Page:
Today in Norway For Members

Today in Norway: A roundup of the latest news on Friday

Frazer Norwell
Frazer Norwell - [email protected]
Today in Norway: A roundup of the latest news on Friday
Find out what's going on in Norway on Friday with The Local's short roundup of important news. Pictured is one of Norway's many spectacular fjords. Photo by Shinjan Bhattacharya on Unsplash

Figures reveal how much household expenses have risen and school exams to go ahead despite teachers' strike disruption, plus other news from Norway on Friday. 


Consumers more concerned with energy bills than high-interest rates

Energy and food prices are more concerning for consumers in Norway than rising interest rates, a survey carried out by Sparebank 1 has revealed. 

On Thursday, Norges Bank announced it would raise the interest rate by 0.5 percentage points to 2.25 percent. 

According to the survey, three-quarters of respondents had taken action to deal with the cost of living increases across the board. 

Norwegian newswire NTB reports that 52 percent are worried about the high electricity bills, 46 percent about the high food prices, and 41 per cent are concerned about high-interest rates. 


Tests to go ahead despite teachers' strike disruption

National tests will not be postponed, despite the ongoing strike's disruption of students' education. 

Nationwide exams are mandatory testing of pupils' skills in reading, arithmetic and English in the fifth, eighth and ninth grades.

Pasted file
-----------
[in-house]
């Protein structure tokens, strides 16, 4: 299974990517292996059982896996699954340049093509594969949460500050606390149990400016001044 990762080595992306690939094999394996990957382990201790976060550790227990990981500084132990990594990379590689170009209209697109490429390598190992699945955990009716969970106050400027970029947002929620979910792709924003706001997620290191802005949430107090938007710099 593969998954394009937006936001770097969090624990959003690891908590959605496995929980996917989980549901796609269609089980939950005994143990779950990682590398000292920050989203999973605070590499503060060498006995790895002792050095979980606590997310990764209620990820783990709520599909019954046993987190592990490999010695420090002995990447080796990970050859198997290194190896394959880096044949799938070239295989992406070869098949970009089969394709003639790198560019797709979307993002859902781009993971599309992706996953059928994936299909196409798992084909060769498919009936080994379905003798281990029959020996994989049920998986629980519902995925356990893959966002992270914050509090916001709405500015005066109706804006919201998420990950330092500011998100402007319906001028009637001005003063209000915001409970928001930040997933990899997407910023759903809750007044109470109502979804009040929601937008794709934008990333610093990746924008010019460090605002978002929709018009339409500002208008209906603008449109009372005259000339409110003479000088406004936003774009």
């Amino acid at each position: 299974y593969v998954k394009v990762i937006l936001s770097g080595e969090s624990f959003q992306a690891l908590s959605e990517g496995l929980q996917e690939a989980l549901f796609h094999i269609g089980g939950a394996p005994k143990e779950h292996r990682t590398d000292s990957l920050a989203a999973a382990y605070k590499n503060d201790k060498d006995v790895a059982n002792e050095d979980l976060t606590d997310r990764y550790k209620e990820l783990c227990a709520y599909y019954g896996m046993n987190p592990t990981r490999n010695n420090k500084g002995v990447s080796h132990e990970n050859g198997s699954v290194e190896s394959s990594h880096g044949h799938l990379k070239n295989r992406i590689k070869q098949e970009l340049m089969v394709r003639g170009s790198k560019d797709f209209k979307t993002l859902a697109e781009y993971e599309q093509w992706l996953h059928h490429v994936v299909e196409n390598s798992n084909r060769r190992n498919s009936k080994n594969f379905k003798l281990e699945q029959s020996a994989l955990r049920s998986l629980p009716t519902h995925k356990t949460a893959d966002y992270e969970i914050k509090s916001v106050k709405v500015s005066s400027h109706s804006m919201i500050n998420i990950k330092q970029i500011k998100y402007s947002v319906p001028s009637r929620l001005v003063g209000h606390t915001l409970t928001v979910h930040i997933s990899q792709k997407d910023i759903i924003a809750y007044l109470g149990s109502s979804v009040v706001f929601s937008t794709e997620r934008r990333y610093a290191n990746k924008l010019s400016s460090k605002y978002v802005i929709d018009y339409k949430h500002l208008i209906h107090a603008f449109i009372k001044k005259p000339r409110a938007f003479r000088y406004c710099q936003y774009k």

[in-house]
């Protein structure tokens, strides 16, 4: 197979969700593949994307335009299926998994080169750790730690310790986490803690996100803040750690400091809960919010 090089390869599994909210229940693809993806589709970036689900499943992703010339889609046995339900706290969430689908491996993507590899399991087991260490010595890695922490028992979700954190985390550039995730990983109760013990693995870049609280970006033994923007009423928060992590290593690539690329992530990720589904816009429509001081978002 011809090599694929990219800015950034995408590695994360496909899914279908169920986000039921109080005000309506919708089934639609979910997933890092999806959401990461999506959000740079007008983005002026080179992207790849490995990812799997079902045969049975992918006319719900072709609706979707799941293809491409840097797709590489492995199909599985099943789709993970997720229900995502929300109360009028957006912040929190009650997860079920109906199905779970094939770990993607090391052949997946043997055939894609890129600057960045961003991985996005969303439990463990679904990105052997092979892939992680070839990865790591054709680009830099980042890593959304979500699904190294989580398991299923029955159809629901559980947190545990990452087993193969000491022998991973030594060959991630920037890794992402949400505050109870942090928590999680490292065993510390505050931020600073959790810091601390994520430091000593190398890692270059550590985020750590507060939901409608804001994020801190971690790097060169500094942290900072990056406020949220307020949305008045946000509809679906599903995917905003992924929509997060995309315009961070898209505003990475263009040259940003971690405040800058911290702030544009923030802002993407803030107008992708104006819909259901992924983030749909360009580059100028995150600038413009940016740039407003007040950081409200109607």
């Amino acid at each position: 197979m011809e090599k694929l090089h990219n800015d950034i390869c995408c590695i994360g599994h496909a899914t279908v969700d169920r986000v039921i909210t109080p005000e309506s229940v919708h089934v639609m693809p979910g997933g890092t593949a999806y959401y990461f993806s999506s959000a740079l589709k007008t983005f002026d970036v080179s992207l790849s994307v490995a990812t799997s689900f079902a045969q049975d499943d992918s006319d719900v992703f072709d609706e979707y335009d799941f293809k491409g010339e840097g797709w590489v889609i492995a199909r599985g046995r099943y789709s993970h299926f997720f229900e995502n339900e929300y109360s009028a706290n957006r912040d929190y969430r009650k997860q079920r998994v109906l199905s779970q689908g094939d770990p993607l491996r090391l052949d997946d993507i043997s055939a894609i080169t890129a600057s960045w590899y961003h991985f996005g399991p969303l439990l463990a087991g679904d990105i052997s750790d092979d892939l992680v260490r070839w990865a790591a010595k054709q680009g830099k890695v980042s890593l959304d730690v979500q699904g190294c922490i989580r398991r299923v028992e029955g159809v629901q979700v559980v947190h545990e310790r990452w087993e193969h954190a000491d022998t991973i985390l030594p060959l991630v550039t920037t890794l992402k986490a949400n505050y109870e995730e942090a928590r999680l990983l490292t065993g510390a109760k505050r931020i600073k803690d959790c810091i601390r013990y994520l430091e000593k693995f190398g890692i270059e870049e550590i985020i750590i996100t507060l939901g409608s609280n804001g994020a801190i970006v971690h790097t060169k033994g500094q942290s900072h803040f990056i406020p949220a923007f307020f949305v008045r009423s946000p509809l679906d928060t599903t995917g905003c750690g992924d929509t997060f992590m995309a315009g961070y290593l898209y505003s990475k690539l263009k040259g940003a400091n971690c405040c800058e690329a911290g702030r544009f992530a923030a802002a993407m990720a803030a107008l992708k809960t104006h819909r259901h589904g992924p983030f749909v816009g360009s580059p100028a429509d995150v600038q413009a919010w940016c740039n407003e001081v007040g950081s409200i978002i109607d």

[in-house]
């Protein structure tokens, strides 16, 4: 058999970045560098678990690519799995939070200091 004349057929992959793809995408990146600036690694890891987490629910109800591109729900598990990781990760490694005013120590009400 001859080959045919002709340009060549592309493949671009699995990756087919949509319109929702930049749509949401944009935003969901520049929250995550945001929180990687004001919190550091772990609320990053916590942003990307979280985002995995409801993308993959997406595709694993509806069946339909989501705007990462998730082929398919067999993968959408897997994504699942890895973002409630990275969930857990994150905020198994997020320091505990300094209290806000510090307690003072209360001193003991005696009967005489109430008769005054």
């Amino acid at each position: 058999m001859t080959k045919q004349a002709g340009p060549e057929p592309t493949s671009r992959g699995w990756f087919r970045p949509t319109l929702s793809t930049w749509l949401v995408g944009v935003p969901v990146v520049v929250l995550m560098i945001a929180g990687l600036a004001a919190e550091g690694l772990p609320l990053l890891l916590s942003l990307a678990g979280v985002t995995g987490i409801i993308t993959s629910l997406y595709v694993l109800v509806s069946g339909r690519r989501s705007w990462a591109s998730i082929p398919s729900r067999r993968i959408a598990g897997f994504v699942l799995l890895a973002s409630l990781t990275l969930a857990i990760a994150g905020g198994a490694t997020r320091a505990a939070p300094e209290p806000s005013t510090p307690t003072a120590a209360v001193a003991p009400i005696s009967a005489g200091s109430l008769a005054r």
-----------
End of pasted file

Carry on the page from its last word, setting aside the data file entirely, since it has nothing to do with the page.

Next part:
In Bergen, several schools have told the newspaper Bergens Tidende that they will struggle to be able to carry out the tests by the deadline of Friday next week. 

"In several schools, we see that it is difficult to achieve this (testing). If the students come back this week, it may be possible, but in the schools that are hardest hit by strikes, it may not be wise and appropriate," Frode Nilsen told the paper. 

Still, the Education Directorate has said it would not extend the deadline and that tests will go ahead. 

Household expenses for typical household risen by around 1,100 kroner per month

The expenses for a typical Norwegian family have risen by around 1,100 kroner per month, according to researchers at the analysis institute Consumption Research Norway (SIFO). 

Costs for food, other groceries and running a car have increased over the last six months. However, the cost of childcare has fallen. 

SIFO said that it had to update its reference budget for households twice this year, the first time since the 1990s that it has done so. 

Interest rates could dampen the housing market

Norway's association of estate agents has warned that recent interest rate jumps will lead to a sharp drop in home sales and house building. 

"If interest rates are raised too quickly, and too much, unemployment can become so high, and purchasing power so weakened that it triggers a housing recession in the form of a sharp drop in housing sales and housing construction", managing director of the Norwegian Real Estate Association, Carl O. Geiving, said.

READ ALSO: The hidden extra costs when buying property in Norway


Join the conversation in our comments section below. Share your own views and experience and if you have a question or suggestion for our journalists then email us at [email protected].
Please keep comments civil, constructive and on topic – and make sure to read our terms of use before getting involved.

Please log in to leave a comment.

See Also